Update 16: May 16, 2007

Scorecard: (as of this update): 390 days; 32639 miles (Car: 14314, RV: 18325); 37 states; 41 National Parks; 17041 photos.

Phoenix, A Year Later April 7-24, 2007 (Location 18 on the Map)


As a constant worrier (at least prior to this trip), and as someone who more often than not second guesses his decisions, I've been struggling throughout the trip with whether we should have started this journey to begin with. We have no specific destination in mind for when we end the trip next month; just some ideas of where we'd like to settle down. We don't have jobs lined up. We don't know what kind of medical help will be nearby for Zane. But driving back into Phoenix after a year away put my fears at rest. We had definitely made the right decision to leave. The congestion, pollution, and over-development hadn't miraculously reversed themselves while we were away; they were worse. It seemed to take forever to drive the shortest distances to visit friends and family or even to go grocery shopping. Susan and I agreed that after being reminded of what we left, we're glad we no longer live in Phoenix.

Which is not to say that Phoenix is without its virtues. We have a lot of friends there, many of whom we saw at a get-together at our friend Sally's house. There's the easy-access hiking trails of Camelback Mountain and Piestewa Peak, which we took advantage of numerous times. And there's a lot of climbing relatively close. I got in four days of climbing; Susan got in one day; Justin even tied in for a short route before deciding he'd had enough. Still, those things aren't enough to make up for what we consider to be the area's other problems.

Part of our return to Phoenix was for doctor's visits. We took the boys to Justin's pediatrician, where both of them protested the shots they received. We took Zane to a neurologist to make sure the seizure activity we had witnessed back in March (but was now under control), was not something that needed special attention. We determined from that visit that we don't need to be doing anything special for Zane's seizures. There is no need to be testing, medicating, and monitoring him unless things get much worse. We also determined during that visit that the neurologist was a moron. We explained that Zane's bottle feeding has all but ceased, and we were wondering if the seizures were partly to blame. She responded by relating a conversation with her colleague in which they determined that feeding problems such as Zane's were just nature's way of keeping the population under control. She did an excellent job of demonstrating that eight years of medical school and hundreds of thousands of dollars in tuition don't guarantee that you'll turn out to be any more intelligent than the rest of us.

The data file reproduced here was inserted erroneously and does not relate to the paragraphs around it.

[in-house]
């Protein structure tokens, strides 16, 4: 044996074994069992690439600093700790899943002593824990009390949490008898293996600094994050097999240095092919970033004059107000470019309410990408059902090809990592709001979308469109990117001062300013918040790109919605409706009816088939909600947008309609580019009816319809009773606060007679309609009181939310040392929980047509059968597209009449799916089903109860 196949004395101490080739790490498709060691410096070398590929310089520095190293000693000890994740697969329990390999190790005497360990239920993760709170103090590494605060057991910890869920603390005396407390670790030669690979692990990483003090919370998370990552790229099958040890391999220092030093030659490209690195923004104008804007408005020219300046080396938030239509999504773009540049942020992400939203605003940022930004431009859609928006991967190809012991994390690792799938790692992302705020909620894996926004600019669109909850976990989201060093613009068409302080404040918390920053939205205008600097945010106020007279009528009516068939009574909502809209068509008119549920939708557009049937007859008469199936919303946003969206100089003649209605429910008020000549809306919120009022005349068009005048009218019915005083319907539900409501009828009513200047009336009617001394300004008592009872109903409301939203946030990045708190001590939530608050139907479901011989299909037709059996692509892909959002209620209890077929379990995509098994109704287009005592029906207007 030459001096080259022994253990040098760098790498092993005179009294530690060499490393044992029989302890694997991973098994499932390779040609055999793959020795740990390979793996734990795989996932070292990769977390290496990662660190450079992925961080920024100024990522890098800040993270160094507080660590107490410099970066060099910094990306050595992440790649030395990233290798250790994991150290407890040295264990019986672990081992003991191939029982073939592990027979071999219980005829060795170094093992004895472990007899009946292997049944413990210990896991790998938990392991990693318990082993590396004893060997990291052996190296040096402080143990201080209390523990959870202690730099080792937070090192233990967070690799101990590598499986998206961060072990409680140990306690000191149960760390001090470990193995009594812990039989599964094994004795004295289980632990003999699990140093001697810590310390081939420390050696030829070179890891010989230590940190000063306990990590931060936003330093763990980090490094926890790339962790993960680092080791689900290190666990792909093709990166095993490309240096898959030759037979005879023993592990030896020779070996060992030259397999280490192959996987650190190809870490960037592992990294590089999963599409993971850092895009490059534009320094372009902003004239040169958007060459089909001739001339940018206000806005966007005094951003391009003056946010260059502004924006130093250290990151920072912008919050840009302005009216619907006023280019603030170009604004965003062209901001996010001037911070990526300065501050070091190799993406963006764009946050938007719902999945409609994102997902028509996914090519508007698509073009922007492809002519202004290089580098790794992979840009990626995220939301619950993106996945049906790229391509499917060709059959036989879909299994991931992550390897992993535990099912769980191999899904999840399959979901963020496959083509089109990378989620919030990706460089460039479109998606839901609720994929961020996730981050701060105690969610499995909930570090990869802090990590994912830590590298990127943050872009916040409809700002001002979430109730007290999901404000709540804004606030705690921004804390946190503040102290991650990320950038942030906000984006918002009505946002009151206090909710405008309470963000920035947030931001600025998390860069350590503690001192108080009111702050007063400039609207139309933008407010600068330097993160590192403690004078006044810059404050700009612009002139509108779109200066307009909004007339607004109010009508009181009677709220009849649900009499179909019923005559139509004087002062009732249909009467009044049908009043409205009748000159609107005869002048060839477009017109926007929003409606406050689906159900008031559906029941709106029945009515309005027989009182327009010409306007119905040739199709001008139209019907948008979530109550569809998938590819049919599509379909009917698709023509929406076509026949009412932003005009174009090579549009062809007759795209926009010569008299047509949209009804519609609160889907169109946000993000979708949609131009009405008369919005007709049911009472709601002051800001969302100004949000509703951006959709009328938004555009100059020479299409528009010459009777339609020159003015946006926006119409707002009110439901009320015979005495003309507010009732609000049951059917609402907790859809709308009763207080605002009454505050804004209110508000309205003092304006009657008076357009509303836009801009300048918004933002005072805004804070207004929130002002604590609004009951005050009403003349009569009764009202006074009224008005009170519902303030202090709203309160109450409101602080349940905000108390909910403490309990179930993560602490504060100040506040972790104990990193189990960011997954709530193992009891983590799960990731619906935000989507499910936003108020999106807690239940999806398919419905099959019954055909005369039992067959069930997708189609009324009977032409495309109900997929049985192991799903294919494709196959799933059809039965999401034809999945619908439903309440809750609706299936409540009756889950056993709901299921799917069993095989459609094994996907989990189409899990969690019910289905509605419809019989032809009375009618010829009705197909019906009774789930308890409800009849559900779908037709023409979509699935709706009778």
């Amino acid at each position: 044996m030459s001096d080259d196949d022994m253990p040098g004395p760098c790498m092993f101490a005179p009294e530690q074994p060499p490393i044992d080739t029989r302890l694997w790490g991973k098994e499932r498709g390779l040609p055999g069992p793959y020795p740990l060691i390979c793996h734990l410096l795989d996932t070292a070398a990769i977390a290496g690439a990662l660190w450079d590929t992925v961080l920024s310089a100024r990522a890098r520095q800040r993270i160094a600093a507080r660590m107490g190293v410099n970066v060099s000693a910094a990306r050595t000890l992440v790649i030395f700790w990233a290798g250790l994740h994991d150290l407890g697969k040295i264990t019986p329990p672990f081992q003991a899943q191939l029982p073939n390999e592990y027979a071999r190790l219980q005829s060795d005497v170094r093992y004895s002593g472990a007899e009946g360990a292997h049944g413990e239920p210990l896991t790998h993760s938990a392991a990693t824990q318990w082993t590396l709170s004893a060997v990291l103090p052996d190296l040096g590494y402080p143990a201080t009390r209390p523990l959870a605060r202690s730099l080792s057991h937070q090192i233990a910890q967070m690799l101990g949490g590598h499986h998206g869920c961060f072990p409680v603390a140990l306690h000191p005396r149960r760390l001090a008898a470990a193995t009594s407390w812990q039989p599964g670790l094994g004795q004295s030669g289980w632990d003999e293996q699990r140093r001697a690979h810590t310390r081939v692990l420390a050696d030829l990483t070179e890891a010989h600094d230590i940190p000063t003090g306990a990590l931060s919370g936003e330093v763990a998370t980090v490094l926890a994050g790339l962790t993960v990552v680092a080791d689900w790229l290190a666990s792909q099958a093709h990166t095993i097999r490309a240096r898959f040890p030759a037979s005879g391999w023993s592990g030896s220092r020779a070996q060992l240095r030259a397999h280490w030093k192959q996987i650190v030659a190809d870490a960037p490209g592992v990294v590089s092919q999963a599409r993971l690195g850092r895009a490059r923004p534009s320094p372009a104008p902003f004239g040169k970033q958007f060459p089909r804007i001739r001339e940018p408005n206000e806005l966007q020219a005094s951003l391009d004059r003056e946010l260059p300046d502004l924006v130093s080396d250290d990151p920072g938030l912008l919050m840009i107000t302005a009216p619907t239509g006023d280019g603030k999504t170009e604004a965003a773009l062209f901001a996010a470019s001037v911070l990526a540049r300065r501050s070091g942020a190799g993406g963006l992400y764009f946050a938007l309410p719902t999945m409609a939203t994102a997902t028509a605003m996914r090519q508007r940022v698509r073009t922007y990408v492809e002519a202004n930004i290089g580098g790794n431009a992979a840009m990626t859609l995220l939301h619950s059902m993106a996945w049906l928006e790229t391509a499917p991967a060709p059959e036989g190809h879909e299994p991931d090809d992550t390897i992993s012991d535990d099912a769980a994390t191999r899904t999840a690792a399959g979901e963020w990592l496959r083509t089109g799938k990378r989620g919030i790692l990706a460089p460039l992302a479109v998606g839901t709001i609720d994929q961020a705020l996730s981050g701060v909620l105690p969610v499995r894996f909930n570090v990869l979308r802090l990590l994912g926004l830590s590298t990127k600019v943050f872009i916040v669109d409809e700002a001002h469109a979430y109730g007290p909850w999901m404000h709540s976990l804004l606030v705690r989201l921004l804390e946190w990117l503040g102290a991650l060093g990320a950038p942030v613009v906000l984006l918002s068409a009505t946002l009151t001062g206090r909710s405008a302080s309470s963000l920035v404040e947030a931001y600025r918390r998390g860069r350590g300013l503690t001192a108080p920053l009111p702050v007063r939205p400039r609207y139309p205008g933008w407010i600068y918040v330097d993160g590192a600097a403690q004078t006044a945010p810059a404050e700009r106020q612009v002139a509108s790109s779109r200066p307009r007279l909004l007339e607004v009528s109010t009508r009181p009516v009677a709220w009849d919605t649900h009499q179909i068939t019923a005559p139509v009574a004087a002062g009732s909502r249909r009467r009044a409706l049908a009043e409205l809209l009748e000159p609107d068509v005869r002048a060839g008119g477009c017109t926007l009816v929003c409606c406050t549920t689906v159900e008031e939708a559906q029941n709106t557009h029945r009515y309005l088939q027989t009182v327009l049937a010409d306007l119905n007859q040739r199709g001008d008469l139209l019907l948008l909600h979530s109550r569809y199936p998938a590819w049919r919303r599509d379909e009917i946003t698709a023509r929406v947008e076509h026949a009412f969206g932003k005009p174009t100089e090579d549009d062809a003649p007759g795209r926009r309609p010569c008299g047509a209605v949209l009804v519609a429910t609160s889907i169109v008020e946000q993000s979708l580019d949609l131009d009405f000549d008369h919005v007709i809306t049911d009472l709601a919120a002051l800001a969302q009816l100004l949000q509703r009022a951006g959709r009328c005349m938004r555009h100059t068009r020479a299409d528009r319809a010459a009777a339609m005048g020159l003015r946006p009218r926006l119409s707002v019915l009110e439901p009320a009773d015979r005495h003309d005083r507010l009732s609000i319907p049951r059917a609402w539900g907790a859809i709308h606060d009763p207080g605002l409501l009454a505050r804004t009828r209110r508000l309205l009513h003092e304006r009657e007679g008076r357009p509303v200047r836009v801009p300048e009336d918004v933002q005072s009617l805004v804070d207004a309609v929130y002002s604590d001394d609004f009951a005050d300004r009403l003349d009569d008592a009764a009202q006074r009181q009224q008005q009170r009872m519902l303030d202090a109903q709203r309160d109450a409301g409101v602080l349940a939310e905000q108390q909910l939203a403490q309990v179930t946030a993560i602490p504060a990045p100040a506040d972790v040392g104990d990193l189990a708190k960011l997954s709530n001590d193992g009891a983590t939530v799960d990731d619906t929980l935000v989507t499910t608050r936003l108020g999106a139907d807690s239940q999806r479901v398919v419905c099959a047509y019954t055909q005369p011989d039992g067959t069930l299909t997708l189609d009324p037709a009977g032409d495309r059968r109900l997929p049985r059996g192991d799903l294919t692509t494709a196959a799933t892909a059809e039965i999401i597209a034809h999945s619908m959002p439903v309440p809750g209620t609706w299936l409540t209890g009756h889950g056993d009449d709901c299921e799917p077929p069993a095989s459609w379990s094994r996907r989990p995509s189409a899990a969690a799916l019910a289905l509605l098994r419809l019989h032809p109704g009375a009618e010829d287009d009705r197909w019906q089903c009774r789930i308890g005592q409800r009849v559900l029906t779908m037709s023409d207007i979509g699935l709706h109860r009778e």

Zane is doing well. With his chubby cheeks, double chin, and fat little legs, along with his increased periods of cooing and smiling, he finally seems at almost five months old to be like a "normal" one-or two-month-old. He clearly is not the same as other kids his age or even kids younger than him, but he continues to hit his own milestones, and he amazes us at how well he's doing. We don't lose sight of the statistics associated with Trisomy 18 kids, but Susan and I and hundreds of others continue to pray for Zane, and it seems to be working. Susan continues to update Zane's website several times per week, and will continue to do so when she has internet access. To see Zane's journal and photos, and stay updated on how he's doing, please visit: www.caringbridge.org/visit/zanemichaelhatfield. (Opens in a new window).

Justin is doing well, as always. He's still rambunctious, talkative, energetic, and at times exasperating. He likes to be outside, as he always has. He continues to be a great source of entertainment. He's taken to putting himself in time out when he does something wrong. One of his newer sayings is "I'm not talking to you, I'm talking to Daddy", if Susan answers a question he directs at me (or vice-versa). And he's really gotten into rhyming. He'll pick rhyming pairs of words out of the air and announce that they rhyme. Sometimes, especially on hikes, rhyming becomes a good way to keep him occupied.

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